The question you have to ask about the fruitless negotiations between the Wild and Marian Gaborik is, how can you root for either side in this one?

Gaborik is hurt again, proving himself fragile, damaging his leverage in negotiations and the Wild's leverage in trade talks. He scored as many goals as me in last year's playoffs. He's asking for the kind of money paid to dominant all-around players, and he isn't one. How do you take his side?

The Wild is getting ready to get rid of another popular player, refusing to pay top dollar for one of the guys who helps fill the X every game night, dooming the franchise to endless rebuilding and an over-reliance on their coach to keep winning games 2-1. How do you take the team's side?

The Wild is right about one thing: The team needs to trade Gaborik when the time is right.

That presumes, though, that Gaborik will be healthy and productive enough before the March 3 trading deadline to incite a bidding war for an injury-prone player asking for big money in a league filled with teams pushing the salary cap.

At this point, a deal with the trading deadline approaching seems to make most sense, but if you follow Minnesota sports, you know that these deals are hardly guaranteed successes.

The Twins tried to incite a bidding war for Johan Santana, and wound up with a raw center fielder and mediocre pitching prospects.

The Twins decided to play out the string with Torii Hunter, to take a shot at the World Series in 2007, and they missed the playoffs and watched Hunter walk away.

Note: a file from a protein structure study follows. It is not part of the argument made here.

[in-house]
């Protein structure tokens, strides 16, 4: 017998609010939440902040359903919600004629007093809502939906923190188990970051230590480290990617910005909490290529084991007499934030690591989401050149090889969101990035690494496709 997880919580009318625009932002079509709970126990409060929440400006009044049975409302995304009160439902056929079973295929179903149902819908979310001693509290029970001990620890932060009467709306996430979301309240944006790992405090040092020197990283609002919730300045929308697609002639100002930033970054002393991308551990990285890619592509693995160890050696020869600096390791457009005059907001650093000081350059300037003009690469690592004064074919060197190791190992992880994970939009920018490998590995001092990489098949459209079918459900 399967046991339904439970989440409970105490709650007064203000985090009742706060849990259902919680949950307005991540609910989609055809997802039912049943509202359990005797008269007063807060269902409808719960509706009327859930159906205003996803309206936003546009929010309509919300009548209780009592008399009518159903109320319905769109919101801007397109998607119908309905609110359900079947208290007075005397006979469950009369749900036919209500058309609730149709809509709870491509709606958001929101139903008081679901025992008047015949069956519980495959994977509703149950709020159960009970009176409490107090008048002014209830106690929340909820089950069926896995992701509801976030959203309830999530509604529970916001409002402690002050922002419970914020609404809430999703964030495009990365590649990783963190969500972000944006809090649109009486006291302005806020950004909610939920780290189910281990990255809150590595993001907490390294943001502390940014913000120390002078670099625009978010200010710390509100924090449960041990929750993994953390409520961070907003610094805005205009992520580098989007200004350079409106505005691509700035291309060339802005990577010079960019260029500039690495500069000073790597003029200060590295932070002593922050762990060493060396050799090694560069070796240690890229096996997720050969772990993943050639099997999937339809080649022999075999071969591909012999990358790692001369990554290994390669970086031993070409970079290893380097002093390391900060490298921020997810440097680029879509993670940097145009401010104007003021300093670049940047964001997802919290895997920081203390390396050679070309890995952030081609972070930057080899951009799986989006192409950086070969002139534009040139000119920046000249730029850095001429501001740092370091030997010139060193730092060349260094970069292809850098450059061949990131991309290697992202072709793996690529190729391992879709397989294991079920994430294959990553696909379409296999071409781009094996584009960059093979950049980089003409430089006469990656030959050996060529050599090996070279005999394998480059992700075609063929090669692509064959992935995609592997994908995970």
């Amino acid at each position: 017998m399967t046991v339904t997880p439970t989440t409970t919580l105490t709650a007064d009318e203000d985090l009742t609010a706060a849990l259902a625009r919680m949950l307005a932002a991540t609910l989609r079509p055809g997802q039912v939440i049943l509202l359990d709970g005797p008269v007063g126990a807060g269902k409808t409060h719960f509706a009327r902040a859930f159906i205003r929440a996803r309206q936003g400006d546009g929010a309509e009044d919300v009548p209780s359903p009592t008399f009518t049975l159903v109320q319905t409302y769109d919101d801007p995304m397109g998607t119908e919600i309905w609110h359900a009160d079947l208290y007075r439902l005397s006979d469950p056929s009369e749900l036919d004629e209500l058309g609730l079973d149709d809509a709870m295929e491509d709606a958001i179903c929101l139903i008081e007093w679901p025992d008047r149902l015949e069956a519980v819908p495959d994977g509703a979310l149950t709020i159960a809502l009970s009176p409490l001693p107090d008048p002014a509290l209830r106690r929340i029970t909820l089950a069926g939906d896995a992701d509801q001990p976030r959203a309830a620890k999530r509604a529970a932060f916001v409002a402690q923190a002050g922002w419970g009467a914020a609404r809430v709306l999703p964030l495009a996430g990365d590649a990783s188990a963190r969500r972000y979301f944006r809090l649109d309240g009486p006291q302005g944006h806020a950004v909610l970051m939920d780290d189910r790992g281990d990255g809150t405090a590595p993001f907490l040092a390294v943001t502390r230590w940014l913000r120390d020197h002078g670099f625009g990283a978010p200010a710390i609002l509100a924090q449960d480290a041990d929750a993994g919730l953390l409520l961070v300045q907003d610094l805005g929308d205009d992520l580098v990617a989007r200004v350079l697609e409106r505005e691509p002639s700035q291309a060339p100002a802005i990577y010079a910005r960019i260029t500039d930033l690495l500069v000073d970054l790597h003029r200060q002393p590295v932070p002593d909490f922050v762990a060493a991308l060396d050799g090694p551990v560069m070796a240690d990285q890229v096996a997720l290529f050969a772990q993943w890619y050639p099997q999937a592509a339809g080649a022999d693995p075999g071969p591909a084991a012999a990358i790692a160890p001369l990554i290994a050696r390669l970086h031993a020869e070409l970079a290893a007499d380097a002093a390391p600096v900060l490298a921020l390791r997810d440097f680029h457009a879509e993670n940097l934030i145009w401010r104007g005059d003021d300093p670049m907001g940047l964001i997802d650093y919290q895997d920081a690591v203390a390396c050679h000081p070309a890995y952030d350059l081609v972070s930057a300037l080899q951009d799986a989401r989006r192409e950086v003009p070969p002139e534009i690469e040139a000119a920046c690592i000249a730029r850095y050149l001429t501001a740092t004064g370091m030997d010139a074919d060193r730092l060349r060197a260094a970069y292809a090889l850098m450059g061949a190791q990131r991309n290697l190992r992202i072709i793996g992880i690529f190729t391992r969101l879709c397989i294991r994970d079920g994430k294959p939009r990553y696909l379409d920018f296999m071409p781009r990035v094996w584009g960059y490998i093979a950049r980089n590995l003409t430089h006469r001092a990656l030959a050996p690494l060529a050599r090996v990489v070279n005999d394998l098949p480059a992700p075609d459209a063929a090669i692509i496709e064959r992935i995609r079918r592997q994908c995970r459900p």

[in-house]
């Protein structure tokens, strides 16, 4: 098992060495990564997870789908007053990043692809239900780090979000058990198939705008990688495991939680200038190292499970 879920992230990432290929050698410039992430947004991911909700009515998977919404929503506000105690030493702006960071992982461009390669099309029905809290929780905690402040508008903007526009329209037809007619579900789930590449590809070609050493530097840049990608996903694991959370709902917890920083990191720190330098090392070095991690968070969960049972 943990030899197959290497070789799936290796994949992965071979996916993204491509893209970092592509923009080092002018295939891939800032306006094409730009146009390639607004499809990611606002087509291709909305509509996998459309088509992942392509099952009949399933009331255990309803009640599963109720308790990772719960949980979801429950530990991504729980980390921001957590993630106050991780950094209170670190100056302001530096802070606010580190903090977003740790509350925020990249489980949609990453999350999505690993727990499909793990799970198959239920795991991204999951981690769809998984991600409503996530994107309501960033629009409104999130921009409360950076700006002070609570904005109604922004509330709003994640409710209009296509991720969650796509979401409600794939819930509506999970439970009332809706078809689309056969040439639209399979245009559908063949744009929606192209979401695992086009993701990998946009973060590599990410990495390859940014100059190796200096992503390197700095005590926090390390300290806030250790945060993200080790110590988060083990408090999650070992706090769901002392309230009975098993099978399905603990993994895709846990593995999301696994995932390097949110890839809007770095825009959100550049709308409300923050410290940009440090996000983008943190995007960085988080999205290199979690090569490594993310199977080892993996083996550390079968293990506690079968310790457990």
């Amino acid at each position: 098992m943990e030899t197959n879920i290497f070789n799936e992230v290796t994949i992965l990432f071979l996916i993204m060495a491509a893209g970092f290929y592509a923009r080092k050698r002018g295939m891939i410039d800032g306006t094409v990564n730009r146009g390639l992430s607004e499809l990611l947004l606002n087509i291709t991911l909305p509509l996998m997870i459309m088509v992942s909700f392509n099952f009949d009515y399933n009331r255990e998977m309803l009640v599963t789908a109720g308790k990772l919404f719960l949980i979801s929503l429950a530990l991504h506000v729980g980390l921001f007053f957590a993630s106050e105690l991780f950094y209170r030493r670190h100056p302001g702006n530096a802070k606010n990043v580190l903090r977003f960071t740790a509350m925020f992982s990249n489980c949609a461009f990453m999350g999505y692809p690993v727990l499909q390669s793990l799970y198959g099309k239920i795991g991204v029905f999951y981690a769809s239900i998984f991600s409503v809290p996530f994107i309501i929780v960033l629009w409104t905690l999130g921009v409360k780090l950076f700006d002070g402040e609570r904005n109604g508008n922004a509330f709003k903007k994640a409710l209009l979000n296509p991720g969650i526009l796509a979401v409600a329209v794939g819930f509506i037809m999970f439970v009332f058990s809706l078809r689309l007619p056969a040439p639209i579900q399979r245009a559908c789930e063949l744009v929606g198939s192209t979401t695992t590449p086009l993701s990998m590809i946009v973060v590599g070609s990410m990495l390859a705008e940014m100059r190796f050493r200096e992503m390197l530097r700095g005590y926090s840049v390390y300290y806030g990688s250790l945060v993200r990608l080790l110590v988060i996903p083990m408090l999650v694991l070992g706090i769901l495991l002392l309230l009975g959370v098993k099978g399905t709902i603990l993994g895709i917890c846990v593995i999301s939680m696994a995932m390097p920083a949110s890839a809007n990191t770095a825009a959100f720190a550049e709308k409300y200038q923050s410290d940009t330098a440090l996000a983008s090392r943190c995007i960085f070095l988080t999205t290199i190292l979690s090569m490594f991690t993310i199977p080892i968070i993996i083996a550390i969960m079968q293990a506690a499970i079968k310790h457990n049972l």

Trading Gaborik under these circumstances requires a deft touch that Wild General Manager Doug Risebrough still has to prove he possesses.

So far, The Riser has hidden behind his "build-from-within'' philosophy that allows one of the most financially successful franchises in hockey to pretend it must operate like a pauper. Now he's got to make a franchise-changing decision, a franchise-changing deal, and his palms probably sweat every time he thinks of the name "Doug Gilmour.''

That's the trade for which Risebrough is best known -- sending the dynamic Gilmour from Calgary to Toronto in 1992. It was a 10-player deal, but Gilmour, who went on to score 238 points and play in two conference finals in his first two seasons in Toronto, was the only player you need to remember from the trade that has stuck to Risebrough's reputation like a felony.

We know where this is headed -- Risebrough will trade Gaborik when he's healthy and hot to a contending team, and try to acquire players who can complement the Wild's true core players -- Mikko Koivu and Brent Burns.

This process does raise impertinent questions about our Little Icehouse on the Prairie.

Risebrough has spoken of playing for the Wild, and in the X, as if any hockey player -- Brian Rolston in particular -- should pay admission to get into the home locker room.

If playing for the Wild is so great, why hasn't Gaborik, who gets hurt every other Wednesday, accepted the enormous amount of money on the table to ensure his earning potential in the future?

Maybe because if you're Gaborik, you have an agent and friends who play all over North America and tell you that you can have a pretty good time making $8 million or more a year in LA, or Orange County, or Montreal, or Vancouver, or New York, or Florida.

In fact, if you make $8 million or more a year, you can have fun pretty much anywhere, and many of the hockey cities that would be interested in Gaborik probably would be willing to cut him loose offensively.

One thing is certain: For an organization that has received 97 percent favorable, even obsequious, coverage from our generally favorable, even obsequious, media market, the Wild brain trust has become thin-skinned and whiny about the scrutiny every big-league franchise encounters when dealing with the future of a star player.

Even here, if The Riser pulls a Gilmour with Gabby, he's going to need skin the thickness of a goalie pad.

Jim Souhan can be heard Sundays from 10 a.m.-noon on AM-1500 KSTP. jsouhan@startribune.com